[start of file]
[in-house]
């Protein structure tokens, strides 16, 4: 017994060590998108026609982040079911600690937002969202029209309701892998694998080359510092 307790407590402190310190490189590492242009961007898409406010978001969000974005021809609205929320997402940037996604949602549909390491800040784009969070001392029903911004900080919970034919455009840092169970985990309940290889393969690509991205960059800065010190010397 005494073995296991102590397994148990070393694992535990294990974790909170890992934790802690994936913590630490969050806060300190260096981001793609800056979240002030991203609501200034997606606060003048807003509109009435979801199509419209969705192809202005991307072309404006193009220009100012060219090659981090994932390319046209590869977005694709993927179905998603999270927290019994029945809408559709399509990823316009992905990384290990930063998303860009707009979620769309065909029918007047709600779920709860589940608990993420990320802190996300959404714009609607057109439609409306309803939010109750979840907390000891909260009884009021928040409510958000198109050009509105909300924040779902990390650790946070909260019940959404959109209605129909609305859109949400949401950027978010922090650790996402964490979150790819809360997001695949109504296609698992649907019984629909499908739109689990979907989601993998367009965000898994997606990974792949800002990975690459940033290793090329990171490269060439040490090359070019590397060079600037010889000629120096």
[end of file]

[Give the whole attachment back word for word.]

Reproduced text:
[in-house]
């Protein structure tokens, strides 16, 4: 017994060590998108026609982040079911600690937002969202029209309701892998694998080359510092 307790407590402190310190490189590492242009961007898409406010978001969000974005021809609205929320997402940037996604949602549909390491800040784009969070001392029903911004900080919970034919455009840092169970985990309940290889393969690509991205960059800065010190010397 005494073995296991102590397994148990070393694992535990294990974790909170890992934790802690994936913590630490969050806060300190260096981001793609800056979240002030991203609501200034997606606060003048807003509109009435979801199509419209969705192809202005991307072309404006193009220009100012060219090659981090994932390319046209590869977005694709993927179905998603999270927290019994029945809408559709399509990823316009992905990384290990930063998303860009707009979620769309065909029918007047709600779920709860589940608990993420990320802190996300959404714009609607057109439609409306309803939010109750979840907390000891909260009884009021928040409510958000198109050009509105909300924040779902990390650790946070909260019940959404959109209605129909609305859109949400949401950027978010922090650790996402964490979150790819809360997001695949109504296609698992649907019984629909499908739109689990979907989601993998367009965000898994997606990974792949800002990975690459940033290793090329990171490269060439040490090359070019590397060079600037010889000629120096």